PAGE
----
I’m writing a talk for PyData NYC
right now, and it’s the first talk I’ve ever written about what I do at
I’ve seen a lot of “training a model with scikit-learn for beginners”
talks. They are not the talk I’m going to give. If you’ve never done any
machine learning it’s fun to realize that there are tools that you can
use to start training models really easily. I made a tiny example of
generating some fake data and training a simple
you can look at.
But honestly how to use scikit-learn is not something I struggle with,
and I wanted to talk about something harder.
I want to talk about what happens after you train a model.
How well does it work?
If you’re building a model to predict something, the first question
anyone’s going to ask you is:
“So, how well does it work?”
I often feel like the only thing I’ve ever learned about machine
learning is how important it is to be able to answer this question, and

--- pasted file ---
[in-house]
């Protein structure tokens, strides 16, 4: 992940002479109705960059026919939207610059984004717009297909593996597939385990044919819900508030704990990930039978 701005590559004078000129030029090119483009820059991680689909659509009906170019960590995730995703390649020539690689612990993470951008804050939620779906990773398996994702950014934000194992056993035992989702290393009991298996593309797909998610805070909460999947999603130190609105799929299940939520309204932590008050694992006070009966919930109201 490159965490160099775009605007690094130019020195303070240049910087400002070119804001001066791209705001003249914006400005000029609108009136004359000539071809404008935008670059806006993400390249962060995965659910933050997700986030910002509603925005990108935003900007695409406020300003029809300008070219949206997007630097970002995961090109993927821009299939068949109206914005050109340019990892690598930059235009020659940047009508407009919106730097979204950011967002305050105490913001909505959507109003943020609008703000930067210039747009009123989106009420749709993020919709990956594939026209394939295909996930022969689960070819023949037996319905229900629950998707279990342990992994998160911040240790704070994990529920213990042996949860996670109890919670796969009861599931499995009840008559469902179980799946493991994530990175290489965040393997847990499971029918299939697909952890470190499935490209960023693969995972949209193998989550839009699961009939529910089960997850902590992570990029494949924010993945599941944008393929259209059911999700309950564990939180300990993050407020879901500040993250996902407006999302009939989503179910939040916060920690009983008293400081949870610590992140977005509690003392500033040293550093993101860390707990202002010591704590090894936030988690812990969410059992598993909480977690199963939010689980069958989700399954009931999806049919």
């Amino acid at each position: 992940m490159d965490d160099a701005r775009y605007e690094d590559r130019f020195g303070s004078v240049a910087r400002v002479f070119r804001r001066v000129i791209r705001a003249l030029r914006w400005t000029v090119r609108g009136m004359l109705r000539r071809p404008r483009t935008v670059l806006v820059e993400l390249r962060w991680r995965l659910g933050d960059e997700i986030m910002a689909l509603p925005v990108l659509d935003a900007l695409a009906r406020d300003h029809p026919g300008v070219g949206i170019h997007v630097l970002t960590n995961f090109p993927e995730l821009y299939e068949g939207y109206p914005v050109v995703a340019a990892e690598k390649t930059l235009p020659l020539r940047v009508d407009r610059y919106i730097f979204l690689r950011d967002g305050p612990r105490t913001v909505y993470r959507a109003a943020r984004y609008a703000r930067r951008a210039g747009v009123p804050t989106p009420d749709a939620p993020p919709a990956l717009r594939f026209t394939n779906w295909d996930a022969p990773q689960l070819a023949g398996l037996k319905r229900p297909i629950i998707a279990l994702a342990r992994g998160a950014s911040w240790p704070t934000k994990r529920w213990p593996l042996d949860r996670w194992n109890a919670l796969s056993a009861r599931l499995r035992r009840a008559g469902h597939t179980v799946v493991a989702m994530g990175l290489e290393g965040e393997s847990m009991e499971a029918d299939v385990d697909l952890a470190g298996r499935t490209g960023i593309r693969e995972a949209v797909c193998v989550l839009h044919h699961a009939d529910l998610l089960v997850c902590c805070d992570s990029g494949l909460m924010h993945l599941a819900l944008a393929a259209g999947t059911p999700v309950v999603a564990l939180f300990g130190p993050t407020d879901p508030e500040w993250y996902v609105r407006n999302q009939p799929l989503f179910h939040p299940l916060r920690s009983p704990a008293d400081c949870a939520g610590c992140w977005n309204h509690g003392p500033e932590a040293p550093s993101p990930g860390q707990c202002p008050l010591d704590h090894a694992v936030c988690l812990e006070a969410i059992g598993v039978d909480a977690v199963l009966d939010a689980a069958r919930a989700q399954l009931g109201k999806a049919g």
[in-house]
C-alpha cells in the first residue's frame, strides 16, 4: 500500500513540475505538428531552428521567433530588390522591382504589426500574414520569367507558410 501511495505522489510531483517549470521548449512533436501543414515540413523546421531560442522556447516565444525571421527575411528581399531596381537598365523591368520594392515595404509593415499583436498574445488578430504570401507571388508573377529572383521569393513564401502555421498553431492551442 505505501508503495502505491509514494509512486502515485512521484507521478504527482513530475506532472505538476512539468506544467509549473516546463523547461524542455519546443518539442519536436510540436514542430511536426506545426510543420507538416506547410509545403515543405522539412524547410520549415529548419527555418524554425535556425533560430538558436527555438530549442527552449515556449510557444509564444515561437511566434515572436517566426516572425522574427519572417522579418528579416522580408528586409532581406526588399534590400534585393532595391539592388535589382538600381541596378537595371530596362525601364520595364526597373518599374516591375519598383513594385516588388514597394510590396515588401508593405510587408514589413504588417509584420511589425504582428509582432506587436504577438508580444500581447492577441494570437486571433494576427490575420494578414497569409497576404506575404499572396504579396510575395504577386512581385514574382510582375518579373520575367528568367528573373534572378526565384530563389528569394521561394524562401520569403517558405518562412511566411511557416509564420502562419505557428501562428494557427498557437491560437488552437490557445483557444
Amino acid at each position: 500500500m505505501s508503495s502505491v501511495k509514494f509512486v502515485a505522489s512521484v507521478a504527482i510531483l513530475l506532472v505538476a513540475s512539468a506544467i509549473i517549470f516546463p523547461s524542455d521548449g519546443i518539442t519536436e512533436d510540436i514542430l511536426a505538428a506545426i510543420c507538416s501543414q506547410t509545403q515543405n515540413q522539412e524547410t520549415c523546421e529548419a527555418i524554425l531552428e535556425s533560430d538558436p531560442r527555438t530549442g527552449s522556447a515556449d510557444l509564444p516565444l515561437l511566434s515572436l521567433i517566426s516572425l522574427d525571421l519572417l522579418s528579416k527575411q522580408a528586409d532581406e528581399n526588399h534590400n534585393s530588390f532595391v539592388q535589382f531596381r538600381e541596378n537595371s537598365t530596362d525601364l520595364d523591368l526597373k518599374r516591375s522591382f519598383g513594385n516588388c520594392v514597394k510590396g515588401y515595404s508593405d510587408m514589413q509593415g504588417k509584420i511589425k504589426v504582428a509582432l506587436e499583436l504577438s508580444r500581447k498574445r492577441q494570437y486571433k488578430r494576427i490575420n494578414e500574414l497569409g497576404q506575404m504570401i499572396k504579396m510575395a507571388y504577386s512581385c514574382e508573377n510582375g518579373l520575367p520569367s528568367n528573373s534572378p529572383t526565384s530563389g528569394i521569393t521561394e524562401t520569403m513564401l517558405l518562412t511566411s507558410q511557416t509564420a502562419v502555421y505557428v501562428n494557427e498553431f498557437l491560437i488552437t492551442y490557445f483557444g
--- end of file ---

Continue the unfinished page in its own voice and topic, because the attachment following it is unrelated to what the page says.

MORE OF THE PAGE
how hard it is. If
you read Cathy O’Neil’s blog posts about why models to measure teachers’ teaching are flawed,
you see this everywhere:
we should never trust a so-called “objective mathematical model” when
we can’t even decide on a definition of success
If it were a good model, we’d presumably be seeing a comparison of
current VAM scores and current other measures of teacher success and
how they agree. But we aren’t seeing anything like that.
If your model is actually doing something important (deciding whether
teachers should lose their jobs, or how risky a stock portfolio is, or
what the weather will be tomorrow), you have to measure if it’s